States across the country are making it easier to maintain Medicaid for new mothers in the year following childbirth. This is an important time because depression and other health problems could develop.
But tight government budgets and the program’s low reimbursement may ultimately limit this push or make it hard for women with extended coverage to find doctors.
“A lot of things have changed since the pandemic,” said Venessa Aiken, a new mom in Orlando, Florida. “A lot of places no longer take Medicaid or if they do, you have to wait like two months before you can be seen.”
Many women enroll in government-funded Medicaid health insurance when they become pregnant, because qualifying income levels are higher than for women who aren’t pregnant. The federal government mandates that the coverage be maintained for 60 days postpartum or after the baby is born. If moms are very poor, they may lose their coverage.
23 states and Washington, D.C. have announced that they will continue this coverage for one year after birth. Many more states have plans to do the same.
These extensions will start helping people after the federal government’s COVID-19 public health emergency ends because states are required to keep patients enrolled during the emergency. It is expected to continue at least through early next year.
Both liberal-leaning and conservative states have been embracing the push to expand coverage. It also is endorsed by President Joe Biden’s administration as a way to improve equality: Postpartum mortality rates can be much higher among Black and American-Indian or Alaskan Native populations.
“There’s no reason why we should stop before we have every particular mother and baby (covered),” Health and Human Services Secretary Xavier Becerra told The Associated Press. “Why wouldn’t you want to provide to a new mother and new baby a full year’s peace of mind?”
Prenatal visits by a prenatal doctor are covered by the federally funded Medicaid program. This covers about 42% percent of all births in the U.S.
Maureen Forman was relieved to have this coverage because she wasn’t worried about her pregnancy after giving birth to her son last January.
“It was really nice not to worry,” the 41-year-old Bloomington, Indiana, resident said. “I just knew it was all going to be covered. I wish other pregnant women had that same experience.”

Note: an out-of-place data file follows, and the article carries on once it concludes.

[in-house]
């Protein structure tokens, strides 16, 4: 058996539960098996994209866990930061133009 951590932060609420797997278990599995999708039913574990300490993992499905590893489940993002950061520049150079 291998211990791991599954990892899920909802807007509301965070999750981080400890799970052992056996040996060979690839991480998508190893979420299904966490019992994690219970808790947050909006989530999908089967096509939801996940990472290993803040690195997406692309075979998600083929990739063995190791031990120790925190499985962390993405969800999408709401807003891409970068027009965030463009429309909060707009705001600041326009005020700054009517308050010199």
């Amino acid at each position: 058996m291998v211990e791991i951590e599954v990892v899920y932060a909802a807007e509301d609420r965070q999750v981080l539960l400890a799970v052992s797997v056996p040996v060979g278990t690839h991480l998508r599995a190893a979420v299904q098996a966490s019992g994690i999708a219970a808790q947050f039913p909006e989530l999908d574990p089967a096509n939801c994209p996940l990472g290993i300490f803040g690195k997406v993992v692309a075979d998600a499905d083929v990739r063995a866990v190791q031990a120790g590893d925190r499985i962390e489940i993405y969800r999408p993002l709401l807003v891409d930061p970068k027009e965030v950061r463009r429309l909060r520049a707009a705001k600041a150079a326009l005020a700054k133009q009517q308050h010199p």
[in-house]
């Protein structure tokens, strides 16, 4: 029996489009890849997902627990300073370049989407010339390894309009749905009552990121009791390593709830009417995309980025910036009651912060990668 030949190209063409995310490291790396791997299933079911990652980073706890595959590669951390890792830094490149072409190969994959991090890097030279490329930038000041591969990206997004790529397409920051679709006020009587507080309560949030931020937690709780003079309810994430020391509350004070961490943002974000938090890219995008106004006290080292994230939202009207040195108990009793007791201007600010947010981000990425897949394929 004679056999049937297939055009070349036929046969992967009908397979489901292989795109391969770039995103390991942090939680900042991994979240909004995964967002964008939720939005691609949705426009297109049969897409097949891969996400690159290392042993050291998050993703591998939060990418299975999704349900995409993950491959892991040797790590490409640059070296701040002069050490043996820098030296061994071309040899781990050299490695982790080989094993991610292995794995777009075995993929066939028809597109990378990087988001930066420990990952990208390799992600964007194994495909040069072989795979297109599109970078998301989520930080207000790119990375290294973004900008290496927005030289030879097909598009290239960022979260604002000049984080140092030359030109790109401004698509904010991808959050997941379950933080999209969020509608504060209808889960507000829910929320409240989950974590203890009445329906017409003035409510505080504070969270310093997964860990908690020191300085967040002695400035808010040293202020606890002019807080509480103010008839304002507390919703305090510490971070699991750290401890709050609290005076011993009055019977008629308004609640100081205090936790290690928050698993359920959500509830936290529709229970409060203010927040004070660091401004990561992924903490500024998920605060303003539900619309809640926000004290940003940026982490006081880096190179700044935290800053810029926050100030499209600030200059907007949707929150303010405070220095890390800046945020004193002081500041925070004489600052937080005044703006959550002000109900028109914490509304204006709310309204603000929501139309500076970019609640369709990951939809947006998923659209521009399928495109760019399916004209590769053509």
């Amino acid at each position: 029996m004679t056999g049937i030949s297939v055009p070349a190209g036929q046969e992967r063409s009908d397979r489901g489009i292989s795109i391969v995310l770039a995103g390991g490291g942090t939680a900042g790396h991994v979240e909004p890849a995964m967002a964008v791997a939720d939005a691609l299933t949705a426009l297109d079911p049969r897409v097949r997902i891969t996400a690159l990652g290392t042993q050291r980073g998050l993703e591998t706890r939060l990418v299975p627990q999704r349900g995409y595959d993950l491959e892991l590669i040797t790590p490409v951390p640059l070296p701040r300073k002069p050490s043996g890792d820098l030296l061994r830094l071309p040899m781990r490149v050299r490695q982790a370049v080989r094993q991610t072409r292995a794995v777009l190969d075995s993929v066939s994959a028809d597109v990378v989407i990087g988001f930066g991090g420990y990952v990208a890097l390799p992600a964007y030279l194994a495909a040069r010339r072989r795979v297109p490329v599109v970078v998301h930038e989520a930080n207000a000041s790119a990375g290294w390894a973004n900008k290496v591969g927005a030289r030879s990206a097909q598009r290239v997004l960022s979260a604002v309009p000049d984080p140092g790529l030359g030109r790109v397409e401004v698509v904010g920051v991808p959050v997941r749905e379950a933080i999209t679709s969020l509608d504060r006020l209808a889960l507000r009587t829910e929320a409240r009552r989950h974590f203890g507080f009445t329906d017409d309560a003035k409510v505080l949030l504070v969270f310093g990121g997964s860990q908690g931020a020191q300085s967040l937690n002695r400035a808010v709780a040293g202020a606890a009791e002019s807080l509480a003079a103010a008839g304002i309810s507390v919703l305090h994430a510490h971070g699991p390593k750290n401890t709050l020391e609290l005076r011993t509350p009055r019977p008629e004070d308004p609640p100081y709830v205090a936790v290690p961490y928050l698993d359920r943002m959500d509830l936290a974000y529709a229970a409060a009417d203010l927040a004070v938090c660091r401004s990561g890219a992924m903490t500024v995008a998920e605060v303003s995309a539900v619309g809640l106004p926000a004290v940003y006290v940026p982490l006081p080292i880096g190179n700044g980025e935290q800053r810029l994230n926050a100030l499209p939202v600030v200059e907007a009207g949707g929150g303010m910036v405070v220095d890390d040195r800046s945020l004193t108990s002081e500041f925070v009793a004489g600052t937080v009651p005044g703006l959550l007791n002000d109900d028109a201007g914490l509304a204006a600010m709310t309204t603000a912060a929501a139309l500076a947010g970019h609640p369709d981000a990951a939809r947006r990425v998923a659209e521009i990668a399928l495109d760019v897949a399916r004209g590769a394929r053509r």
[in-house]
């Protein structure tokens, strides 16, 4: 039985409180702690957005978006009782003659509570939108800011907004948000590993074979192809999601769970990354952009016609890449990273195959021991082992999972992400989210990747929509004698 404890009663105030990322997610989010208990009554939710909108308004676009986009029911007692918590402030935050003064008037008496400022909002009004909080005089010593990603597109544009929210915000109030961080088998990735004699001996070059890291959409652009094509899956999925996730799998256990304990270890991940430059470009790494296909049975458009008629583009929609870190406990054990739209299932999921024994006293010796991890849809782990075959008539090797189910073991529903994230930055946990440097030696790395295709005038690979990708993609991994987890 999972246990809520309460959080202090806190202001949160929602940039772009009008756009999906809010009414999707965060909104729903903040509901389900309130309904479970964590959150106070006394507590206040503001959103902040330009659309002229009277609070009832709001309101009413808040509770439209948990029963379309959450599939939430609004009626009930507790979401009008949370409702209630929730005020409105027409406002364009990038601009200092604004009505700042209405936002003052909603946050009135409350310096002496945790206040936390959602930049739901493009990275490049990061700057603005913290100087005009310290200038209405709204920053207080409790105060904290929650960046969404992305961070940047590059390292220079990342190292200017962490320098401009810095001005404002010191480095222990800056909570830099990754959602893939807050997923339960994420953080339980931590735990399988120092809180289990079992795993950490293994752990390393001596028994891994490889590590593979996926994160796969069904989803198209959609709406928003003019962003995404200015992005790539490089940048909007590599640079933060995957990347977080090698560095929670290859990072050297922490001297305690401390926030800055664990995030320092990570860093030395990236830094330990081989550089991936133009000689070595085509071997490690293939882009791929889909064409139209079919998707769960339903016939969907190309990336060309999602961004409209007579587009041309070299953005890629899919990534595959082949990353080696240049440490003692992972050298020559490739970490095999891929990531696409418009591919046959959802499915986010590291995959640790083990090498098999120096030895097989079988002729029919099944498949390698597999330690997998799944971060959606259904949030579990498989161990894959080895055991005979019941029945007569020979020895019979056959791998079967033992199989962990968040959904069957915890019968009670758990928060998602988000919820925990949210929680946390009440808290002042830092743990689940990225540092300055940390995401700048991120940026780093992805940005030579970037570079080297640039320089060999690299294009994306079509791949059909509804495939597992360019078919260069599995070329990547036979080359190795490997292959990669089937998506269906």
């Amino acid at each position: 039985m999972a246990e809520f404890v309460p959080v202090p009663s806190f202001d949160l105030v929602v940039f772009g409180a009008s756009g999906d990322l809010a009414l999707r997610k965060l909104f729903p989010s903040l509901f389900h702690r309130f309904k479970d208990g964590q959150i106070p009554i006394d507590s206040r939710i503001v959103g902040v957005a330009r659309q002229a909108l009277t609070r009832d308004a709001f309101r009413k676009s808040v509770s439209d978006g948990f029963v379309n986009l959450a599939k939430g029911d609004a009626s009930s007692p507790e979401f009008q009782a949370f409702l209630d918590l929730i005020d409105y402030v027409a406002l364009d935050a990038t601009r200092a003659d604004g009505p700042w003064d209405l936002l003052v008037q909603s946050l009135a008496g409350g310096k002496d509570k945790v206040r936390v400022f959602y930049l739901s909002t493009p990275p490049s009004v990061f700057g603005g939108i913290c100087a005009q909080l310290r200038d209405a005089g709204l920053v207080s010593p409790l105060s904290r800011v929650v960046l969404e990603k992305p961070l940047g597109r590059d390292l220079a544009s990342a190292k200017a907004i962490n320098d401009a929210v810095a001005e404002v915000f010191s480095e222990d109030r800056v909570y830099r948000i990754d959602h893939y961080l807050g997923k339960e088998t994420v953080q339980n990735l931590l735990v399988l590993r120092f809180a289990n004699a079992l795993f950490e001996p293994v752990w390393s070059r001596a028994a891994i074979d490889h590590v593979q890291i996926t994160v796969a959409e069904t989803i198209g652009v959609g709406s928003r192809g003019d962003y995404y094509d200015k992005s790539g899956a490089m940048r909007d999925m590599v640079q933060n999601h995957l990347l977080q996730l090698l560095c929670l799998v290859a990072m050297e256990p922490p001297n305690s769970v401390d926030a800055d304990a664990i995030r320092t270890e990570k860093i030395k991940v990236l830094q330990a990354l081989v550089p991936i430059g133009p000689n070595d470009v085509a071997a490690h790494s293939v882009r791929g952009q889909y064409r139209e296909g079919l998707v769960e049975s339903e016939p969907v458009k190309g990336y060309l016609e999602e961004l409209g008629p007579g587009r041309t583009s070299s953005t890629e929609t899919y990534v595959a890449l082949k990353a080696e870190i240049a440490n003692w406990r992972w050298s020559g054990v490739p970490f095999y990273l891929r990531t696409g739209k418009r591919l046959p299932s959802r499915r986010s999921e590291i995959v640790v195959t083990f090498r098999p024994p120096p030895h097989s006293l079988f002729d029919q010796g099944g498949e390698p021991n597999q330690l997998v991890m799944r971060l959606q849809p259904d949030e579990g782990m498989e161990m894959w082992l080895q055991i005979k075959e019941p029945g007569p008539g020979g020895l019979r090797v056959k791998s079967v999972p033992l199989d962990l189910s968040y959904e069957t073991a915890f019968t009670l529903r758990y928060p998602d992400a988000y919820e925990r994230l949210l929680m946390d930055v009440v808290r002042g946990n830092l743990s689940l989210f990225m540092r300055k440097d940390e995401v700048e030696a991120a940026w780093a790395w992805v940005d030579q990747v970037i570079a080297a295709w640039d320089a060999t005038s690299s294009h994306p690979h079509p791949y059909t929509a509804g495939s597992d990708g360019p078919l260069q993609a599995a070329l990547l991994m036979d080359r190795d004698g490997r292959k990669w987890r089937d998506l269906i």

According to researchers and care providers, coverage should be extended well beyond 60 days after the baby’s arrival.
These experts note that new mothers often need more time to see doctors while caring for their newborn. Others are also trying to balance work and childbirth.
A coverage extension “matches the reality of the postpartum period,” said Usha Ranji of the non-profit Kaiser Family Foundation, which researches health care issues.
Postpartum depression may develop several months later. Some mothers may have persistent health issues that require care. Some may also require ongoing treatment for substance abuse.
People who lose coverage might not be able afford private insurance.
According to the non-partisan Congressional Budget Office, approximately 45% of Medicaid-eligible women will lose their coverage after the 60-day postpartum coverage ends.
Nearly half of the states have increased coverage. Joe Antos, a health economist, said that he believes others won’t hesitate to add it to their budgets.
Mississippi lawmakers rejected a bill that would have extended coverage for postpartum care earlier in the year, partly because of concerns about expanding it.
These five-year coverage extensions are partly funded by the 2021 American Rescue Plan Act. The bill will be paid by the states.
If the economy slides into a recession, “state enthusiasm for further expansions will also drop off as their own budgets tighten up,” said Antos, who’s with the American Enterprise Institute.
The extension of coverage does not guarantee better care. Finding doctors can be challenging.
Jennie Joseph says the idea of trying to get a referral to a mental health specialist for a Medicaid patient is “laughable.” The Florida midwife said patients first have to find a doctor to provide that referral and then land a therapist who accepts Medicaid, which is even harder.
Joseph is the founder Commonsense Childbirth, which operates a central Florida clinic and birth center. Low Medicaid reimbursement rates and complicated payment processes make it difficult for providers. She stated that the government program paid her clinic half of what a commercial insurance would pay for a prenatal appointment. Medicaid reimbursement for postpartum visits can be as low as $34.
“It’s all about trying to get your claim paid, and they are more readily denied than they are paid,” she said. “Because of that, providers don’t make postpartum appointments for these mothers.”
Aiken, the Orlando newborn mom, gave birth at Joseph’s center in July. She has had a hard time getting a call back from her primary care doctor’s office, and she’s worried about getting a referral to a specialist.
“It’s pretty confusing,” she said. “Who do you turn to when you don’t have a (primary care physician)?”
Becerra stated that he is aware of the need to improve doctor access. He sees the extension of coverage as a step towards making things better.
“Let’s get people through the door and let’s continue to work to increase the number of quality caregivers who will be there to meet those folks,” he said. “But today we have hundreds of thousands of women and babies who can’t even walk through the door. “
Follow Tom Murphy via Twitter: @thpmurphy
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